The Olympus OMD EM10 Mk II is the newest addition to the company’s lineup of Micro Four Thirds OMD cameras–and it brings with it a host of changes to the system that have been added into the higher end models via firmware updates. There are also a number of ergonomic changes including raised dials to simulate the look and feel of an old school SLR. In fact, the camera feels incredible in the hands and in real life use.
In other ways, the camera is more of the same from Olympus. Depending on who you are, that can be either good or bad.
Sony’s high-end point and shoot cameras have greatly improved in quality over the years–and it started with the RX100. From the success that they got from that little 1 inch sensor and a fast zoom lens, they created the RX10. The Sony RX10 Mk II builds on its predecessor’s successes with an even more powerful engine to allow the camera to shoot 4K video and high-speed video, and it has silent shutter capabilities and lots of other amazing features that can easily make this camera a DSLR replacement for many enthusiasts (and, well, this is going to sound crazy, but even the pros).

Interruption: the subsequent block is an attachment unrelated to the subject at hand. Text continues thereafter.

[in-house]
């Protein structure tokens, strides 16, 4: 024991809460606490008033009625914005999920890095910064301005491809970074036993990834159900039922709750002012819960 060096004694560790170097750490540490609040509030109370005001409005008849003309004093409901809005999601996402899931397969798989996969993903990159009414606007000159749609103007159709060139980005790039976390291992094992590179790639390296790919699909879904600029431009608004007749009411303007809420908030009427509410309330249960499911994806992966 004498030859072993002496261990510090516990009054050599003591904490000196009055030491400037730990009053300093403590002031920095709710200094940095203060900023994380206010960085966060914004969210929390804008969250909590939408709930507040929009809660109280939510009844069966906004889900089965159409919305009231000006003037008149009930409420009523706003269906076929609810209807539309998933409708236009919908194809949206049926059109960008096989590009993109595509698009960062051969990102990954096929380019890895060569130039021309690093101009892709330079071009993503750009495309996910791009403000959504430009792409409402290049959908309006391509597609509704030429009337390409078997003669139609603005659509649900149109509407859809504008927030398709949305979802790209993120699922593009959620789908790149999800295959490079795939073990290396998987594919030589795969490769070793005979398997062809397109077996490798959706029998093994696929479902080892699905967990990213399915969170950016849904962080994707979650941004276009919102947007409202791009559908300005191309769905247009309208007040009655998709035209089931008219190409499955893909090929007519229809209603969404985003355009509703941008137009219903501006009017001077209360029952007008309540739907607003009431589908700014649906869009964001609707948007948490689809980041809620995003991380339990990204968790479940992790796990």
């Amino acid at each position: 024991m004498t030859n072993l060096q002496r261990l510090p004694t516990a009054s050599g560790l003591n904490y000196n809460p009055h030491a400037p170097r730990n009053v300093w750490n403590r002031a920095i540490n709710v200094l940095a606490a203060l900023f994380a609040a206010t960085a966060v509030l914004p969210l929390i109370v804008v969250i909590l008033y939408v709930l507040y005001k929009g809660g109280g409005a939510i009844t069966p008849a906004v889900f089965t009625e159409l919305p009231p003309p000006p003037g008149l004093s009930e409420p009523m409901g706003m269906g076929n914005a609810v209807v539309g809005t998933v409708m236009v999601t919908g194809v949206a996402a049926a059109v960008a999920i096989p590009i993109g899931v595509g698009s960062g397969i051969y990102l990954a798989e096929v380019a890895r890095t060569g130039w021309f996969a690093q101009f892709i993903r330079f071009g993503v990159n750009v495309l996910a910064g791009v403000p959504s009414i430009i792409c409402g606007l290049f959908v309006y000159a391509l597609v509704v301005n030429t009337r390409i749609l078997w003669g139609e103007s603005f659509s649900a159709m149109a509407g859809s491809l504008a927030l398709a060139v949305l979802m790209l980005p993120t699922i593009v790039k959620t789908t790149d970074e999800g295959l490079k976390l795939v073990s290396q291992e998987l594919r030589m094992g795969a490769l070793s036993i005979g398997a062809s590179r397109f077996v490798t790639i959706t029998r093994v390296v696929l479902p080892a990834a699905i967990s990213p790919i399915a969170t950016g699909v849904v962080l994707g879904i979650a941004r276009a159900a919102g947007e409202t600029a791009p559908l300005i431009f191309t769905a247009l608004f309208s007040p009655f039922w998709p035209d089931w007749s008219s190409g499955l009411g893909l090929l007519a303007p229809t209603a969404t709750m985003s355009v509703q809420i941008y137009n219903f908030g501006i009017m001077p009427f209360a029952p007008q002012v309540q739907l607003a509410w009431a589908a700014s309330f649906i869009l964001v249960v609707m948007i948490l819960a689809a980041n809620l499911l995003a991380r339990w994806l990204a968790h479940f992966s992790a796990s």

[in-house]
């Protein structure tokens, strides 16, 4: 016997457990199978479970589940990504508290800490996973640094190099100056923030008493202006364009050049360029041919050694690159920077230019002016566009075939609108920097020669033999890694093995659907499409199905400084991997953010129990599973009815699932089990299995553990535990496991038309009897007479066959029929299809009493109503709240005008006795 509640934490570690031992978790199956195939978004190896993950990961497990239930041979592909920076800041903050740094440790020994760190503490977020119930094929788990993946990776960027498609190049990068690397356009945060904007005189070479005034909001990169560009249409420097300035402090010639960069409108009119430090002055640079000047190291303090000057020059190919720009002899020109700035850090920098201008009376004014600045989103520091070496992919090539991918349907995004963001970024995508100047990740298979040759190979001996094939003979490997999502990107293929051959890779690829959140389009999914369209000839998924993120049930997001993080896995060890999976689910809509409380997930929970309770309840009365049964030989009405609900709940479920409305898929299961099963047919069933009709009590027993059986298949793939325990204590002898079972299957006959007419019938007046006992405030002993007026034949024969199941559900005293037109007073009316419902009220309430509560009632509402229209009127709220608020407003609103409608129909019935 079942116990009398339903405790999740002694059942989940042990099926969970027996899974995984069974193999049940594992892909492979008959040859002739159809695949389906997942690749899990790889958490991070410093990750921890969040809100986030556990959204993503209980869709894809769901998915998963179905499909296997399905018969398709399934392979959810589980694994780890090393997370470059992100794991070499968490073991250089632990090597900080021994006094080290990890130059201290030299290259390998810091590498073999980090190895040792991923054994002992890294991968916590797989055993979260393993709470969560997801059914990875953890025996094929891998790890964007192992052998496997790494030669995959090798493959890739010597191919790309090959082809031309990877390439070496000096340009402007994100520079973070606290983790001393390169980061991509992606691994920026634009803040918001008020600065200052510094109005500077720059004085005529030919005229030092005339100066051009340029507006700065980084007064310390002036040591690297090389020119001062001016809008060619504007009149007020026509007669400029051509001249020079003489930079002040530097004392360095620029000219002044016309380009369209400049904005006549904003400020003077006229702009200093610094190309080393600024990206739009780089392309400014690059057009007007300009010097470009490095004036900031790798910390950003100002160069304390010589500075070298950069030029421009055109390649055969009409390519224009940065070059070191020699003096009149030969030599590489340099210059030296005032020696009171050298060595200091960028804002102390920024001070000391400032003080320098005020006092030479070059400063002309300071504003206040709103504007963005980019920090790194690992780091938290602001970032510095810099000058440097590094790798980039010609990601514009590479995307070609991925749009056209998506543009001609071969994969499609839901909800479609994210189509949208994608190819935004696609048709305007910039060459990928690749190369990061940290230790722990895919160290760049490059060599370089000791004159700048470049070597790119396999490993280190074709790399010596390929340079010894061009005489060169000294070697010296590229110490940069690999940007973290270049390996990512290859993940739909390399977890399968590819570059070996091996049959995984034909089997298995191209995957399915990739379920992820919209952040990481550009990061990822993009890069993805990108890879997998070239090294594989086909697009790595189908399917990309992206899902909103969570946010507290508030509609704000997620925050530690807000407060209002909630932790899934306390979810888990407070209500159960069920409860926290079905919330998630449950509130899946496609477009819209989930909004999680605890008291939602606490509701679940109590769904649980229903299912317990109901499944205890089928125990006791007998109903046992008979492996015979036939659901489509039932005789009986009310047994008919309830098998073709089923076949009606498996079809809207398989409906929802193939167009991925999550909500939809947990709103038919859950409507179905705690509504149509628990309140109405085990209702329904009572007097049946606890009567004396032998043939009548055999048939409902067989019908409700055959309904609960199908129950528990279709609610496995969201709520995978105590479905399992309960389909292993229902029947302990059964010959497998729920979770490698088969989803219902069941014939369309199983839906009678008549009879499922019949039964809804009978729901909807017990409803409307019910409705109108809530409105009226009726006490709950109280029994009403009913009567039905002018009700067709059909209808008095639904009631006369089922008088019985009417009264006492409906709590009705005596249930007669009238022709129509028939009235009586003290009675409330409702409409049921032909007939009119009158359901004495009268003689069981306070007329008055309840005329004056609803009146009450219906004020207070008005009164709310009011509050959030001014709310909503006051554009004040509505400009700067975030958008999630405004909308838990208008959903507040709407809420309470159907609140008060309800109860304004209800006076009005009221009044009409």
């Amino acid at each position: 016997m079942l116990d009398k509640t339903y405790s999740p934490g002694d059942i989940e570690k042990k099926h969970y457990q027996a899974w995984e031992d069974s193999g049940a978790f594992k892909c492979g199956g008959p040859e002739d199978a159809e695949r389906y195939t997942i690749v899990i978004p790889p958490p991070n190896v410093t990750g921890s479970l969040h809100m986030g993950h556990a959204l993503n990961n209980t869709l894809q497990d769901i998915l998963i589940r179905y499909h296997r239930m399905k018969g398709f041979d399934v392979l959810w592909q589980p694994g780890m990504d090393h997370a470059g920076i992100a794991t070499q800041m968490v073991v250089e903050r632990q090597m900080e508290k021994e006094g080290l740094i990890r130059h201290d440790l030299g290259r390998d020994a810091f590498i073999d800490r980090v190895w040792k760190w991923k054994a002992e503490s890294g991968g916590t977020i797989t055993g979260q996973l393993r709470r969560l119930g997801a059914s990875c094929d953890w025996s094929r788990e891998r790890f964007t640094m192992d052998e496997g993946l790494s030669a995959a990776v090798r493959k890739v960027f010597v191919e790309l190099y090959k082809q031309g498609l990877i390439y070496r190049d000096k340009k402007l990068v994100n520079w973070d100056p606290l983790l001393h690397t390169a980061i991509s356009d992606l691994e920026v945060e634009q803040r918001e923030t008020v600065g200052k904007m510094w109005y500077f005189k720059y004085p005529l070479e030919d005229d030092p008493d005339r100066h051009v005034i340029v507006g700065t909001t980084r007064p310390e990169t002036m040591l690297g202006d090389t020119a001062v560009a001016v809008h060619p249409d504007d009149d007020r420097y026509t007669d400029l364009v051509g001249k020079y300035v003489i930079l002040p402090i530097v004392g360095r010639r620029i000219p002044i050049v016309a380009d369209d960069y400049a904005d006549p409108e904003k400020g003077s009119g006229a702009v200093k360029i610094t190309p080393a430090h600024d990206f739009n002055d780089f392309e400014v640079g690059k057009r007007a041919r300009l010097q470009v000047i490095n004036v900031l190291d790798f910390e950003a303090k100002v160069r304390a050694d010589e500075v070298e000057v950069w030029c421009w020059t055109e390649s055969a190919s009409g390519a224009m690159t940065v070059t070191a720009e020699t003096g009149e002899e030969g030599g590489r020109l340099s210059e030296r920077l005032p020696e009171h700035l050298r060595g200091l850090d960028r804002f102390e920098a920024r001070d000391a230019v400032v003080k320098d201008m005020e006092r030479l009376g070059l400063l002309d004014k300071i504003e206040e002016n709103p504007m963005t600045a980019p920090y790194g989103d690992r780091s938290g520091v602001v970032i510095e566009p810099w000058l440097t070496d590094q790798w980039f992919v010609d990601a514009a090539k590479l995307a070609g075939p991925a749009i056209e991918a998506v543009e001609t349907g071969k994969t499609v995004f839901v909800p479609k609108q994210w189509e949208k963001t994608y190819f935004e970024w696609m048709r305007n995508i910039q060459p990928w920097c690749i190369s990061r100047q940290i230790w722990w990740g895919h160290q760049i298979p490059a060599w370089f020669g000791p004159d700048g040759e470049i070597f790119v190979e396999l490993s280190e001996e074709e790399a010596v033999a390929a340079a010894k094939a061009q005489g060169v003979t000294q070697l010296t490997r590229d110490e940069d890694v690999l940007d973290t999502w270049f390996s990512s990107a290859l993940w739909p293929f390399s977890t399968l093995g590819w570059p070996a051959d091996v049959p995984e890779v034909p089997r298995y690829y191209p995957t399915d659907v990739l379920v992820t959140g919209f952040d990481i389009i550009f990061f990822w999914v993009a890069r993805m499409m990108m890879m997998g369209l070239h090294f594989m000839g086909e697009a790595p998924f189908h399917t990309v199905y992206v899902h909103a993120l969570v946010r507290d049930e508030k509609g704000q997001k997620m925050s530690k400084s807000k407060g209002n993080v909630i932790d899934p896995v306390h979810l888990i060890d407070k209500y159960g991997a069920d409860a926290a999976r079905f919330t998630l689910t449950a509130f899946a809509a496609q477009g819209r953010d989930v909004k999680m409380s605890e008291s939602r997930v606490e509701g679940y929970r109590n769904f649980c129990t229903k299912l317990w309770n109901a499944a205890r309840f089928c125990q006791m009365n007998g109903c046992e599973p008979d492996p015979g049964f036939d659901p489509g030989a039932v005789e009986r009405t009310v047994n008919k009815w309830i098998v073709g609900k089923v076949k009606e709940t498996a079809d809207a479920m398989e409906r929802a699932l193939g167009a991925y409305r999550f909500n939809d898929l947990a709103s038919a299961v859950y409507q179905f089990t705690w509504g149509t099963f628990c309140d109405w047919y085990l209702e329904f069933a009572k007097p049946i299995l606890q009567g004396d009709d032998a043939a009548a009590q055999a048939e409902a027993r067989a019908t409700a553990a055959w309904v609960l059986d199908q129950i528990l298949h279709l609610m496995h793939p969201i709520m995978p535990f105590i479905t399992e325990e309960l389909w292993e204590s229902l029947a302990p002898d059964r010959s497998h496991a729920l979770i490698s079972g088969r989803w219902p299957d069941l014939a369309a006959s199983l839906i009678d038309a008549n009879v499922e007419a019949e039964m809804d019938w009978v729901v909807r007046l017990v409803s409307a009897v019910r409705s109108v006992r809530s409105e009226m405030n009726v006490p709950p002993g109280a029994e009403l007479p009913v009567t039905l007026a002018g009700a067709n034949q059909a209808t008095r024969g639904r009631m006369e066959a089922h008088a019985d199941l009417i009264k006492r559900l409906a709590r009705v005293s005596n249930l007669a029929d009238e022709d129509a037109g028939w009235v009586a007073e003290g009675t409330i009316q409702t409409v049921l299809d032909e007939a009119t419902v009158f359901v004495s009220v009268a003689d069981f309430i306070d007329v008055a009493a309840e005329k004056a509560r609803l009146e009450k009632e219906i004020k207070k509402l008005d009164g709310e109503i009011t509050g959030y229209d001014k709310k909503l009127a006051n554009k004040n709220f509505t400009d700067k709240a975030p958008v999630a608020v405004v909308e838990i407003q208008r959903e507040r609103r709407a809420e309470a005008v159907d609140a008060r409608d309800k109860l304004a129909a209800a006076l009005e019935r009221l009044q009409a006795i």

Let’s clarify on that one: this can’t be a replacement camera for all pros: but journalists attending events (not photojournalists), concert photographers, street and travel shooters may never have a need to get another camera again. The advantage of the 1 inch sensor is that you get lots of a subject in focus at a given aperture–though you combine that with the light gathering abilities of a constant f2.8 aperture lens that zooms from 24-200mm. Seriously, what else could someone really need?
Still don’t believe us? Wait till you see the high ISO abilities and the RAW file versatility.
Sony’s new A7s shocked quite a few folks when it was announced. No one would have thought that Sony would have announced a new full frame E-mount camera that soon let alone one that shoots at 4K and housed a 12MP full frame CMOS sensor. Being pretty much the same exact camera body as its brothers the A7 and A7r, this camera differs in that it is targeted at the video crowd and those that want to shoot in extremely low light situations.
We got a chance to play with a pre-production version of the new A7s at Sony’s headquarters in NYC. And for the most part, we can say that you can expect more of the same.
Update 7/2/2014: Image samples and autofocus performance thoughts are below.